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Blind Battle to Make Their Way in Ulaanbaatar

In several ways, Lkh.Urtnasan's story is atypical for a blind woman living in Ulaanbaatar. Despite losing her sight after a severe fall as a toddler, she has a university education, has studied in America and taught English in Japan, and now runs her own business as a masseuse and English tutor. However, Urtnasan says she still battles many of the same challenges and barriers faced by other blind and partially sighted people around Mongolia.

For her, one of the largest stumbling blocks is a lack of faith in blind people's abilities. While Urtnasan's massage business does fairly well--a masseuse is one of the few occupations available to the blind in Mongolia--very few people solicit her English tutoring services after discovering she cannot see. Living in Ulaanbaatar, she struggles to traverse the sidewalks, where ruts, uneven cobblestones and uncovered manholes pose regular danger, while the tactile walkways for the seeing-impaired (found on some of the city's main streets) are often interrupted by billboards. Public transportation, though free for the disabled, affords additional problems, as no announcements are made about which stop is which. Urtnasan's partially sighted husband, B.Khadbaatar, and a cane help her navigate the city, but it's difficult, especially with the growing traffic problem in Ulaanbaatar.

"People don't understand the white cane," she said. "It can be very difficult just to cross the street." Mongolian National Federation for the Blind (MNFB) Executive Director D.Gerel agrees that Mongolia suffers from a lack of awareness about blind people's conditions. "The government and sighted people generally don't [appreciate] our situation," she said. Getting people to recognize the difficulties and the abilities of blind people has been the MNFB's primary goal for about 30 years, but grabbing the ear of the public and politicians presents another challenge itself. After some initial success during the Socialist period, the MNFB struggled to win support for the blind in the early 1990s, as Mongolia struggled to establish itself as a democracy.

Over recent years, the MNFB has had some success, establishing the Rehabilitation and Training Center for the Blind, a Braille and Talking Book Publishing Center, and other facilities and initiatives with the help of international donors, NGOs [non-governmental organizations], and the government--although they have sometimes had to fight for support from the latter. Over the last ten years, the MNFB has staged three hunger strikes to protest policies it saw as detrimental to blind Mongolians; the most recent of which took place last year following a proposal to alter the subsidy for disabled transportation. The demonstrations have worked and taught the blind community a lesson, according to Gerel. "If we want things to improve, we [blind people] need to do it ourselves," she said.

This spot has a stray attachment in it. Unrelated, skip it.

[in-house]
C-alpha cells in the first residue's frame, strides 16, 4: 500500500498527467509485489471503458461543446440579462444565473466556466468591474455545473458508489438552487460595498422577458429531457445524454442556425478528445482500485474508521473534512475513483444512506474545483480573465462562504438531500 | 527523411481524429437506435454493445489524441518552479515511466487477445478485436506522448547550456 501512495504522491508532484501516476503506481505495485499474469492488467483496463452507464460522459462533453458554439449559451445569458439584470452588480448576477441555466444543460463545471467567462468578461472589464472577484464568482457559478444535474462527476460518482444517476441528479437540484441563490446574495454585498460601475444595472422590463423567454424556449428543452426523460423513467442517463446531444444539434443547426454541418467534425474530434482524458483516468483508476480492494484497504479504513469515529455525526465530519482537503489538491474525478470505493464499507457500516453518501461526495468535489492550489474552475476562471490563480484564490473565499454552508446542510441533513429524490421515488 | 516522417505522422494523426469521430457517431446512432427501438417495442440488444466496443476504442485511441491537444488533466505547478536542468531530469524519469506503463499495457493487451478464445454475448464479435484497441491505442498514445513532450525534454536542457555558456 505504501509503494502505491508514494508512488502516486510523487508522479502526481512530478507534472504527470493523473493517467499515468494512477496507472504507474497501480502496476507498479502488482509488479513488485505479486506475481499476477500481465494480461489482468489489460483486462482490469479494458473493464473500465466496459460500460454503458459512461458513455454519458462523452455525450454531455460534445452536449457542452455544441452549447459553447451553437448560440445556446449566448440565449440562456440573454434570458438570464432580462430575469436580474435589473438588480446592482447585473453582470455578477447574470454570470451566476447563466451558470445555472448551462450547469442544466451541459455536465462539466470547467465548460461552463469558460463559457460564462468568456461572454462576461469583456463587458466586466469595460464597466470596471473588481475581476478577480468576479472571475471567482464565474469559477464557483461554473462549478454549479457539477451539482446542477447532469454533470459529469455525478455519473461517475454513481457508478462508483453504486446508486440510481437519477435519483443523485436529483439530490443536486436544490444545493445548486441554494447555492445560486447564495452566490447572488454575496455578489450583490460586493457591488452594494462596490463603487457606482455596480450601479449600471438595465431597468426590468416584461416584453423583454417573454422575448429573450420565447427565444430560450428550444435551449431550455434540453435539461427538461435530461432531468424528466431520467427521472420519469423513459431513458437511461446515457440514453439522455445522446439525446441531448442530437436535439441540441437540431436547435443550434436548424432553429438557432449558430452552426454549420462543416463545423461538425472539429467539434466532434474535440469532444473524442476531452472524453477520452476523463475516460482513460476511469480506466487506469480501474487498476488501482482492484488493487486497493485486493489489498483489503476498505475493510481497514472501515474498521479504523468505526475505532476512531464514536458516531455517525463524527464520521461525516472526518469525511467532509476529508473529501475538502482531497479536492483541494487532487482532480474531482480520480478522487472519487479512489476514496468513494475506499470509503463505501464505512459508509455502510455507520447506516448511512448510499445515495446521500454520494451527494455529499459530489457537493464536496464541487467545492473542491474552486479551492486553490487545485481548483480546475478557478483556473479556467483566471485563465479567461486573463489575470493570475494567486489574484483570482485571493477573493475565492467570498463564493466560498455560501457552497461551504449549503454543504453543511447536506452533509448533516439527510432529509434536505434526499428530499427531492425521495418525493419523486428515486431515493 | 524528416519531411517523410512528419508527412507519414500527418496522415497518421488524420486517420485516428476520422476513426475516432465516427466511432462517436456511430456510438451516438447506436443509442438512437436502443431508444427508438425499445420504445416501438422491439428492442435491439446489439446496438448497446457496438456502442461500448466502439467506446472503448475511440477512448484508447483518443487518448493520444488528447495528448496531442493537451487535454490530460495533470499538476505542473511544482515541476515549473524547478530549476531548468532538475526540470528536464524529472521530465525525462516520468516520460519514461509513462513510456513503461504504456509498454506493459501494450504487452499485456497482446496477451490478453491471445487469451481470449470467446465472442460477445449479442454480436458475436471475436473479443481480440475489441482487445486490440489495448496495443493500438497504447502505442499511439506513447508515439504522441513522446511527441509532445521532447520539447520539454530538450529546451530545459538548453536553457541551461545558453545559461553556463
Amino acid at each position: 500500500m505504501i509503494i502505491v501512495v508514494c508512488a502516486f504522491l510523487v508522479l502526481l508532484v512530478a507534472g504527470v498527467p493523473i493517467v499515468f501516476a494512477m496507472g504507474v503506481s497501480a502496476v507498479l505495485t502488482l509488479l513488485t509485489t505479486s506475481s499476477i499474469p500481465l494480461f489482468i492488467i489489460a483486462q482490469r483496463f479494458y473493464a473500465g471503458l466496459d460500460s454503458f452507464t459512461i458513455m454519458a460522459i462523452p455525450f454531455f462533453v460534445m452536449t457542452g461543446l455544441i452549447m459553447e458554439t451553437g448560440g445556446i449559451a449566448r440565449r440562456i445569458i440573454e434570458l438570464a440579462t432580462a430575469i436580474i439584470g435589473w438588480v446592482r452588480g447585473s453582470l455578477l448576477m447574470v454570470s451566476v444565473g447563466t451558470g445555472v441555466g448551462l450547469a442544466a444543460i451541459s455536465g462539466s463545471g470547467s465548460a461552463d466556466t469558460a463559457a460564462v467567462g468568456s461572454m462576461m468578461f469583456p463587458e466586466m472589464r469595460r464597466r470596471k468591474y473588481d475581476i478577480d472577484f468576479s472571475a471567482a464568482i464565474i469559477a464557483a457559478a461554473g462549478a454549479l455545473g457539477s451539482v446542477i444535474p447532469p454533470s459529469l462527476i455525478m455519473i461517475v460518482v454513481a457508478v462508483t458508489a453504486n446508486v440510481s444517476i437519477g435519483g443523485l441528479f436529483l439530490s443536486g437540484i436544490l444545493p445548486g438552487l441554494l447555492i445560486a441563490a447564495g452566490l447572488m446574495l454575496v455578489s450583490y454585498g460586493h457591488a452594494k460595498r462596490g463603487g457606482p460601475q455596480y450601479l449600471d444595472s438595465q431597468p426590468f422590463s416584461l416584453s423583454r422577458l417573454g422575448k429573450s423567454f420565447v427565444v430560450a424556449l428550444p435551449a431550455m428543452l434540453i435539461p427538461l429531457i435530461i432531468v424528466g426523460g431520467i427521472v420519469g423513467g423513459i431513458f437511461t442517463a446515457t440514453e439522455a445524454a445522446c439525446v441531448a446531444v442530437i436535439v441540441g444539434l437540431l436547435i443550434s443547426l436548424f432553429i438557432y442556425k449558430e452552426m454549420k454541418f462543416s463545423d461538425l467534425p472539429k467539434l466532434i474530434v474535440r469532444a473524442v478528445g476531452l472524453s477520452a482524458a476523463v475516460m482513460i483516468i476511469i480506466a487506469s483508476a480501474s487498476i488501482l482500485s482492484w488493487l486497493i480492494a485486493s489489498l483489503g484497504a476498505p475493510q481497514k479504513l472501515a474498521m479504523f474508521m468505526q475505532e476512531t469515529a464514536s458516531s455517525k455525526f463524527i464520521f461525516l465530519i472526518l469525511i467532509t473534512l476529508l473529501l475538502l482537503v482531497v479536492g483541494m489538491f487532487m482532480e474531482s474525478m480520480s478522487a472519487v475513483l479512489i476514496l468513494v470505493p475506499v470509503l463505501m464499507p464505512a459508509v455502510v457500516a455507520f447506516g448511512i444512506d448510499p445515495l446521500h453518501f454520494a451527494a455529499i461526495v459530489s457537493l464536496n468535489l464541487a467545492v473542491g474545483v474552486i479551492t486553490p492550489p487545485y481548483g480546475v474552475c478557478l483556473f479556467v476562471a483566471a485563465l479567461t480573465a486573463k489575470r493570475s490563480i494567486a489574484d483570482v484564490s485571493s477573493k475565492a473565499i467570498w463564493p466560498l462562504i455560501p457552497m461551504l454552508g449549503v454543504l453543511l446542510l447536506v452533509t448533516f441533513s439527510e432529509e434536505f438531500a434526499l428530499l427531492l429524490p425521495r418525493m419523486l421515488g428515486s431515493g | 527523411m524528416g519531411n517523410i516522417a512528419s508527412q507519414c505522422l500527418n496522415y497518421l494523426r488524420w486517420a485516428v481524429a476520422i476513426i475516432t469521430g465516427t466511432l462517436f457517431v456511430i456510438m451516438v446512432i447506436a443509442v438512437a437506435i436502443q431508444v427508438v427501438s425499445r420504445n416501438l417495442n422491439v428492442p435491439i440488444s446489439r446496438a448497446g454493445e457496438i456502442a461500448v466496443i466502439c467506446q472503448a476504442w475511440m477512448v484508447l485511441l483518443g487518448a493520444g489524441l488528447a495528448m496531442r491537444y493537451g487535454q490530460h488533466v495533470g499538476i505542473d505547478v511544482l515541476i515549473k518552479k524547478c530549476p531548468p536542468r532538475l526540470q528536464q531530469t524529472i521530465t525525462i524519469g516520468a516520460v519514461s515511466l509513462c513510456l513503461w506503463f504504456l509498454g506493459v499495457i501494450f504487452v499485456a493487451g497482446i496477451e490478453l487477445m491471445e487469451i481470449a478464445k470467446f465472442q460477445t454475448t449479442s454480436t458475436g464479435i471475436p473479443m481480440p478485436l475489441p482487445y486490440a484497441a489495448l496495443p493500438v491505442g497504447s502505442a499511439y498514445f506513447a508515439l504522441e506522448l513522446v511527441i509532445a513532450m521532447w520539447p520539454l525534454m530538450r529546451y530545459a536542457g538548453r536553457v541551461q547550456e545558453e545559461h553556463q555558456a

Urtnasan, who is a member of the board at MNFB, knows things can get better. During time she spent studying and teaching English in Japan, she experienced just how smoothly blind people can integrate into society.

"In Japan, everything is accessible," she said. "Blind people are living like they are sighted." That is not the case In Mongolia.

"Most blind people stay at home," Gerel said. "It's difficult for them to go out and socialize." According to MNFB estimates, over 8,000 blind people live in Mongolia, and only about two percent of the working-age, sight-impaired population have jobs; they work mostly as masseuses at the MNFB's massage centres, at a state-run ger factory, or at the MNFB itself. The rest live off a Tg40,000 government stipend, and the help of their friends and family.

Addressing these issues will be a tall order, but the Federation believes that it has made progress. Currently, it is attempting to connect blind Mongolians to each other, and to information and people around the world. If the MNFB can expand its capacity, Gerel believes, the organization and the services it offers can help blind people educate themselves, and find a place in the workforce. In order to expand the jobs available to them, however, blind people will need the confidence of the sighted, and that remains hard to obtain, even for someone with the qualifications and entrepreneurial spirit of Urtnasan. As she attempts to save enough to start her own massage centre, Urtnasan says people's perceptions, as much as any policy, need change before the blind can thrive in Ulaanbaatar and Mongolia at large.

Reprinted from the UB Post, February 19, 2009:

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